Colorado: We Made Millions Taxing Pot—in a Month
State hauls in $2M from marijuana taxes in January
By Newser Editors and Wire Services
Posted Mar 10, 2014 5:00 PM CDT
Employees help customers at the sales counter inside Medicine Man marijuana retail store, which opened as a legal recreational retail outlet in Denver on Wednesday Jan. 1, 2014.   (AP Photo/Brennan Linsley)

(Newser) – Colorado made roughly $2 million in marijuana taxes in January, state revenue officials reported today in the world's first accounting of the recreational pot business. The tax total reported by the state Department of Revenue indicates $14.02 million worth of recreational pot was sold. The state collected roughly $2.01 million in taxes from about 160 state-licensed recreational marijuana stores. Colorado legalized pot in 2012, but the commercial sale of marijuana didn't begin until January. Washington state sales begin in coming months.

The pot taxes come from 12.9% sales taxes and 15% excise taxes. Voters approved the pot taxes last year, declaring that the first $40 million of the excise tax must go to school construction; the rest will be spent by state lawmakers. Monday's tax release intensified lobbying over how Colorado should spend its pot money. Budget-writers expect the nascent marijuana industry to be extremely volatile for several years, making lawmakers nervous about how to spend the money. Lawmakers joke that plenty of interests have their hands out to get a piece of the pot windfall.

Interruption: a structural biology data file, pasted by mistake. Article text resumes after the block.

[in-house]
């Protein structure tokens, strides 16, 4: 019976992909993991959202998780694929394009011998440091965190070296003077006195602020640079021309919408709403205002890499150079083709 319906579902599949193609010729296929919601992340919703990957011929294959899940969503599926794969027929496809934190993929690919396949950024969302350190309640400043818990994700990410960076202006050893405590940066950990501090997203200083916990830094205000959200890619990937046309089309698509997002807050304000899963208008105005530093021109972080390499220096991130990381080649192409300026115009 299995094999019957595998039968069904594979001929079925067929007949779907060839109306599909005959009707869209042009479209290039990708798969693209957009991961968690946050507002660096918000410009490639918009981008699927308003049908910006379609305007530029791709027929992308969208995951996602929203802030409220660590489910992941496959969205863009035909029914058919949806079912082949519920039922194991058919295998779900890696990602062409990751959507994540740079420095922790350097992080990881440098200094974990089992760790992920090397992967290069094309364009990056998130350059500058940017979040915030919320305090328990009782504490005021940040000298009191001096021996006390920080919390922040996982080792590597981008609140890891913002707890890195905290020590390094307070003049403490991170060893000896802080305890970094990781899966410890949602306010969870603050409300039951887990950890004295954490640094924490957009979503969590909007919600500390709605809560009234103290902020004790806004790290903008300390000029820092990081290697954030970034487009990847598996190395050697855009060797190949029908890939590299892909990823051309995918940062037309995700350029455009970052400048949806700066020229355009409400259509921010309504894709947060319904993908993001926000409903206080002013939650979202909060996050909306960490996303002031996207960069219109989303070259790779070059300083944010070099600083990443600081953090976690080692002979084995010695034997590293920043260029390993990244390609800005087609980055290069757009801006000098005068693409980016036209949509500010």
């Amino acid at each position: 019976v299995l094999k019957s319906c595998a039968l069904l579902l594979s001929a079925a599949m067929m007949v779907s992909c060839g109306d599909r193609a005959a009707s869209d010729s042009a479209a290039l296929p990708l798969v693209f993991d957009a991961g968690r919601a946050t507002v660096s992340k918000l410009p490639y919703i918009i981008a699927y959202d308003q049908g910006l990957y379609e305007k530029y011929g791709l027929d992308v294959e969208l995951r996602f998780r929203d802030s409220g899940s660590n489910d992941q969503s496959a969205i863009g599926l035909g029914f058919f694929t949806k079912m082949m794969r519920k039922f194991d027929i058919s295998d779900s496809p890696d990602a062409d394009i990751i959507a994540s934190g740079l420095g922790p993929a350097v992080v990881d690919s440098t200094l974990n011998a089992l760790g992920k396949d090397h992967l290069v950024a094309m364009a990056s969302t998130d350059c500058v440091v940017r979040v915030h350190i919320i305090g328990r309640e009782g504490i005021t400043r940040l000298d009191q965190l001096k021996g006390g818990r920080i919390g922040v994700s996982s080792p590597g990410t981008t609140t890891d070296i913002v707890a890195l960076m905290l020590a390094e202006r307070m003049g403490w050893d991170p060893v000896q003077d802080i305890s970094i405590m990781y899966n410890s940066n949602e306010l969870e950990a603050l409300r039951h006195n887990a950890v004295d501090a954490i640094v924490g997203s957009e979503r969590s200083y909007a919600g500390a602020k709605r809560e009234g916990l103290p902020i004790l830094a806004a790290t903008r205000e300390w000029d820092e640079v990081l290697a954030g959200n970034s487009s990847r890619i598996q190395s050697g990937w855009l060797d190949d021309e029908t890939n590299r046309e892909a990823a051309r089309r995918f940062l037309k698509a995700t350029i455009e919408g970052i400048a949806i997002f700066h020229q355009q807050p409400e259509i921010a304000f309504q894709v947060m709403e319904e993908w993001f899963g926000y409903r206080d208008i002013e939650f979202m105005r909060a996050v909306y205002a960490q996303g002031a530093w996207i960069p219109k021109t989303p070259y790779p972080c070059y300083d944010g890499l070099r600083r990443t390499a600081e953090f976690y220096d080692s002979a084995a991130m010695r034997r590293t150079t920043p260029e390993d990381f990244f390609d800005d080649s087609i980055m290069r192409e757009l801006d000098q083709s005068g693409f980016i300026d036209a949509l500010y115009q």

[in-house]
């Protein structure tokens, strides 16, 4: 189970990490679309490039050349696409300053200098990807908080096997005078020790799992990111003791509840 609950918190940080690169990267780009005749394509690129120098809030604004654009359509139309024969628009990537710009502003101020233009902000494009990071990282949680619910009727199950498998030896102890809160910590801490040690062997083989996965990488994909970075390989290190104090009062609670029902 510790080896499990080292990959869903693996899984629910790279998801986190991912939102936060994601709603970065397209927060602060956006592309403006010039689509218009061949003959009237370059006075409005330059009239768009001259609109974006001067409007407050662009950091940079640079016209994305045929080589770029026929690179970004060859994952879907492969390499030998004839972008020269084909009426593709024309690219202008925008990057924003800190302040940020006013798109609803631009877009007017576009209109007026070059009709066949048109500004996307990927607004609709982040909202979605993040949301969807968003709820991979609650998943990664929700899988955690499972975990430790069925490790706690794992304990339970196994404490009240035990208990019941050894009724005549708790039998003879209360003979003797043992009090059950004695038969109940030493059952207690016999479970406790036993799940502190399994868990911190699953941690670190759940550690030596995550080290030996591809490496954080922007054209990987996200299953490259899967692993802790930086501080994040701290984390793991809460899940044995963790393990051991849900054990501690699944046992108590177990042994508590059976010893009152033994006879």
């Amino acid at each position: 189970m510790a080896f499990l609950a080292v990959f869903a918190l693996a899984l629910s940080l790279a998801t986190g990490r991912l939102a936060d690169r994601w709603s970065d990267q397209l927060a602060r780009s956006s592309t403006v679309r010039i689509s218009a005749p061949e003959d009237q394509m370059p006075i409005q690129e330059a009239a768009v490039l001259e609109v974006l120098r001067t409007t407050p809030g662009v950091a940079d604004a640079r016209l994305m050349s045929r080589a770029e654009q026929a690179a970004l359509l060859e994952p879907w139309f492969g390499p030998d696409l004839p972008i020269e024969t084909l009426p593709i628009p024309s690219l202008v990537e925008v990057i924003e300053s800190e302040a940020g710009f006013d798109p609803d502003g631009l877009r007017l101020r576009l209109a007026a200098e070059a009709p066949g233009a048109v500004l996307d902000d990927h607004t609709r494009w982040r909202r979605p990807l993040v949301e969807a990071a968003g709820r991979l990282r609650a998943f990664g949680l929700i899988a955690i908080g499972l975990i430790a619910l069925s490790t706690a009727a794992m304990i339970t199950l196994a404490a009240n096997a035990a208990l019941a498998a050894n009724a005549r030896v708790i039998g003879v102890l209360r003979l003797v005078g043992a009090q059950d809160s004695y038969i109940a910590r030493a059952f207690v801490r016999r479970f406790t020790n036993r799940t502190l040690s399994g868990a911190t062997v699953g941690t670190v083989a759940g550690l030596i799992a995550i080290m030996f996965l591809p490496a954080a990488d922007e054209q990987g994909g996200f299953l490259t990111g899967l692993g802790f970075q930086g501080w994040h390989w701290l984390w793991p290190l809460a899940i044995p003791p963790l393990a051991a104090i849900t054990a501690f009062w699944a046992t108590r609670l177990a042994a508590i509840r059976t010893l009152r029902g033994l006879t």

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Comments
Showing 3 of 257 comments
Deaux
Mar 13, 2014 9:03 AM CDT
I will go to Colorado and buy pot like I go to Las Vegas and buy a hooker. I only do it because it's available.
mind_riot
Mar 12, 2014 12:21 AM CDT
have you ever tried raising revenue on weeeeeeed ?
BO_stinks
Mar 11, 2014 3:39 PM CDT
not really that much, and that's the peak for the year I'd bet. With an already established black market in place people will soon tire of paying the tax (which we know will continue to increase until it generates nothing - see cigarette taxes in NY). Regulations, enforcements, new government departments will all end up costing more in $ than they take in soon enough.